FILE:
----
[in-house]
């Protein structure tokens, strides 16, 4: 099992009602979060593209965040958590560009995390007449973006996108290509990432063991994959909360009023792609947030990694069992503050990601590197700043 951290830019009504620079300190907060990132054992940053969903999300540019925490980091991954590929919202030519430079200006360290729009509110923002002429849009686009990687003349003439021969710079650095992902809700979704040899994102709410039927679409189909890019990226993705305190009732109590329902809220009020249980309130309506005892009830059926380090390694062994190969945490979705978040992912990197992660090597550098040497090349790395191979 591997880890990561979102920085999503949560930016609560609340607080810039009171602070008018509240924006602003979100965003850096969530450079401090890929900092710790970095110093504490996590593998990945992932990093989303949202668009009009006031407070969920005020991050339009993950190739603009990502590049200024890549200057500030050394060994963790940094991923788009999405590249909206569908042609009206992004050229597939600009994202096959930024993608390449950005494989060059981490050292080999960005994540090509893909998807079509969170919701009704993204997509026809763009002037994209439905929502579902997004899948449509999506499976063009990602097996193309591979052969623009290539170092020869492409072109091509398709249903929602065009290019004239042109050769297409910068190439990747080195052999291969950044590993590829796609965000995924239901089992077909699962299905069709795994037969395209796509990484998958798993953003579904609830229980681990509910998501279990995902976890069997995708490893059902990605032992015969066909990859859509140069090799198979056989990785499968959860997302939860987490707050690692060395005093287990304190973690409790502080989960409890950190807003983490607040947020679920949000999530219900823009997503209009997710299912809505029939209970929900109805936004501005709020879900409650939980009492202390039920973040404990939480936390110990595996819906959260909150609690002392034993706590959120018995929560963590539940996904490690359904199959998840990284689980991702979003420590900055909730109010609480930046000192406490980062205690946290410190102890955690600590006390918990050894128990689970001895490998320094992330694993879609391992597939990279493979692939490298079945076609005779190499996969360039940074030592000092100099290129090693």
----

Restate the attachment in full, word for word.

[in-house]
């Protein structure tokens, strides 16, 4: 099992009602979060593209965040958590560009995390007449973006996108290509990432063991994959909360009023792609947030990694069992503050990601590197700043 951290830019009504620079300190907060990132054992940053969903999300540019925490980091991954590929919202030519430079200006360290729009509110923002002429849009686009990687003349003439021969710079650095992902809700979704040899994102709410039927679409189909890019990226993705305190009732109590329902809220009020249980309130309506005892009830059926380090390694062994190969945490979705978040992912990197992660090597550098040497090349790395191979 591997880890990561979102920085999503949560930016609560609340607080810039009171602070008018509240924006602003979100965003850096969530450079401090890929900092710790970095110093504490996590593998990945992932990093989303949202668009009009006031407070969920005020991050339009993950190739603009990502590049200024890549200057500030050394060994963790940094991923788009999405590249909206569908042609009206992004050229597939600009994202096959930024993608390449950005494989060059981490050292080999960005994540090509893909998807079509969170919701009704993204997509026809763009002037994209439905929502579902997004899948449509999506499976063009990602097996193309591979052969623009290539170092020869492409072109091509398709249903929602065009290019004239042109050769297409910068190439990747080195052999291969950044590993590829796609965000995924239901089992077909699962299905069709795994037969395209796509990484998958798993953003579904609830229980681990509910998501279990995902976890069997995708490893059902990605032992015969066909990859859509140069090799198979056989990785499968959860997302939860987490707050690692060395005093287990304190973690409790502080989960409890950190807003983490607040947020679920949000999530219900823009997503209009997710299912809505029939209970929900109805936004501005709020879900409650939980009492202390039920973040404990939480936390110990595996819906959260909150609690002392034993706590959120018995929560963590539940996904490690359904199959998840990284689980991702979003420590900055909730109010609480930046000192406490980062205690946290410190102890955690600590006390918990050894128990689970001895490998320094992330694993879609391992597939990279493979692939490298079945076609005779190499996969360039940074030592000092100099290129090693």